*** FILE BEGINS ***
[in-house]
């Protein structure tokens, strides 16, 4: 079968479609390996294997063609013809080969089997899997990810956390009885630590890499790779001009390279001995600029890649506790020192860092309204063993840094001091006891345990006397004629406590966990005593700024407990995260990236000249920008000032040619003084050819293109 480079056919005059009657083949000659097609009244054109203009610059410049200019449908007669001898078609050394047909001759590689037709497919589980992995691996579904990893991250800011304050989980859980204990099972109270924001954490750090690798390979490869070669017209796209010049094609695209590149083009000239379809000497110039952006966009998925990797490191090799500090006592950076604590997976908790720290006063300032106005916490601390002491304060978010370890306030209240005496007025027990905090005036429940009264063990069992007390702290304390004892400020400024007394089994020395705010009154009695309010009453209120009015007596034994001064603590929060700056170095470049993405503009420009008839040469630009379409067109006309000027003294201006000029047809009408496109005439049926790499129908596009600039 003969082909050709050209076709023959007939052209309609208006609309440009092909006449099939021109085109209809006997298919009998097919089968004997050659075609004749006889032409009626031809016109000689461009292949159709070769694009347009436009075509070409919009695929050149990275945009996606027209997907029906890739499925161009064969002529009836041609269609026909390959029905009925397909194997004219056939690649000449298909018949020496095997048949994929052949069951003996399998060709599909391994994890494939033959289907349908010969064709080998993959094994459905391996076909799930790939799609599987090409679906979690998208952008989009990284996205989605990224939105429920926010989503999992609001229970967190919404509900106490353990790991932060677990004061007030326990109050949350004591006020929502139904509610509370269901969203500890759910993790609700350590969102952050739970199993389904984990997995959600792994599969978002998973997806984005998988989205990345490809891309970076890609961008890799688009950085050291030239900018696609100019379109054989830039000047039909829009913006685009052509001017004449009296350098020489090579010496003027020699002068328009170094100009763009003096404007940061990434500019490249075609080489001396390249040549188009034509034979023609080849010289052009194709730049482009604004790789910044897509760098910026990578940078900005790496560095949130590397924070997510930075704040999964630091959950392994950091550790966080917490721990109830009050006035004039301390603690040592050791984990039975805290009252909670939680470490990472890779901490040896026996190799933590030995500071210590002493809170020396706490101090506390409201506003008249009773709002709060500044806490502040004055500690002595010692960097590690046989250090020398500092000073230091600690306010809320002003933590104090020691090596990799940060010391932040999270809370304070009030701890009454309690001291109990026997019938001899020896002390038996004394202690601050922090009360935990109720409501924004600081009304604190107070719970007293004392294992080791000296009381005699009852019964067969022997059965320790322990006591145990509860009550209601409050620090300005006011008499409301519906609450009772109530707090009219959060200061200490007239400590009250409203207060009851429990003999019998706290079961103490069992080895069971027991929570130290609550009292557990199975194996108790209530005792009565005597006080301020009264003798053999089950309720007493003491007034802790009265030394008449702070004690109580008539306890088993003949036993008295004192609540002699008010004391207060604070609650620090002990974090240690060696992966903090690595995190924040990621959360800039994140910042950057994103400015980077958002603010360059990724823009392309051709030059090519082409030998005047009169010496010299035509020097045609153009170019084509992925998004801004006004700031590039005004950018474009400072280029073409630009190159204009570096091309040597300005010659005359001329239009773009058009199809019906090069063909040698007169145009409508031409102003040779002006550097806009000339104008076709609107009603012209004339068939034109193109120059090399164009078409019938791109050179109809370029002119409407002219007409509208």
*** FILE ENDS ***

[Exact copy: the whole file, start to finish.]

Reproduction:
[in-house]
């Protein structure tokens, strides 16, 4: 079968479609390996294997063609013809080969089997899997990810956390009885630590890499790779001009390279001995600029890649506790020192860092309204063993840094001091006891345990006397004629406590966990005593700024407990995260990236000249920008000032040619003084050819293109 480079056919005059009657083949000659097609009244054109203009610059410049200019449908007669001898078609050394047909001759590689037709497919589980992995691996579904990893991250800011304050989980859980204990099972109270924001954490750090690798390979490869070669017209796209010049094609695209590149083009000239379809000497110039952006966009998925990797490191090799500090006592950076604590997976908790720290006063300032106005916490601390002491304060978010370890306030209240005496007025027990905090005036429940009264063990069992007390702290304390004892400020400024007394089994020395705010009154009695309010009453209120009015007596034994001064603590929060700056170095470049993405503009420009008839040469630009379409067109006309000027003294201006000029047809009408496109005439049926790499129908596009600039 003969082909050709050209076709023959007939052209309609208006609309440009092909006449099939021109085109209809006997298919009998097919089968004997050659075609004749006889032409009626031809016109000689461009292949159709070769694009347009436009075509070409919009695929050149990275945009996606027209997907029906890739499925161009064969002529009836041609269609026909390959029905009925397909194997004219056939690649000449298909018949020496095997048949994929052949069951003996399998060709599909391994994890494939033959289907349908010969064709080998993959094994459905391996076909799930790939799609599987090409679906979690998208952008989009990284996205989605990224939105429920926010989503999992609001229970967190919404509900106490353990790991932060677990004061007030326990109050949350004591006020929502139904509610509370269901969203500890759910993790609700350590969102952050739970199993389904984990997995959600792994599969978002998973997806984005998988989205990345490809891309970076890609961008890799688009950085050291030239900018696609100019379109054989830039000047039909829009913006685009052509001017004449009296350098020489090579010496003027020699002068328009170094100009763009003096404007940061990434500019490249075609080489001396390249040549188009034509034979023609080849010289052009194709730049482009604004790789910044897509760098910026990578940078900005790496560095949130590397924070997510930075704040999964630091959950392994950091550790966080917490721990109830009050006035004039301390603690040592050791984990039975805290009252909670939680470490990472890779901490040896026996190799933590030995500071210590002493809170020396706490101090506390409201506003008249009773709002709060500044806490502040004055500690002595010692960097590690046989250090020398500092000073230091600690306010809320002003933590104090020691090596990799940060010391932040999270809370304070009030701890009454309690001291109990026997019938001899020896002390038996004394202690601050922090009360935990109720409501924004600081009304604190107070719970007293004392294992080791000296009381005699009852019964067969022997059965320790322990006591145990509860009550209601409050620090300005006011008499409301519906609450009772109530707090009219959060200061200490007239400590009250409203207060009851429990003999019998706290079961103490069992080895069971027991929570130290609550009292557990199975194996108790209530005792009565005597006080301020009264003798053999089950309720007493003491007034802790009265030394008449702070004690109580008539306890088993003949036993008295004192609540002699008010004391207060604070609650620090002990974090240690060696992966903090690595995190924040990621959360800039994140910042950057994103400015980077958002603010360059990724823009392309051709030059090519082409030998005047009169010496010299035509020097045609153009170019084509992925998004801004006004700031590039005004950018474009400072280029073409630009190159204009570096091309040597300005010659005359001329239009773009058009199809019906090069063909040698007169145009409508031409102003040779002006550097806009000339104008076709609107009603012209004339068939034109193109120059090399164009078409019938791109050179109809370029002119409407002219007409509208």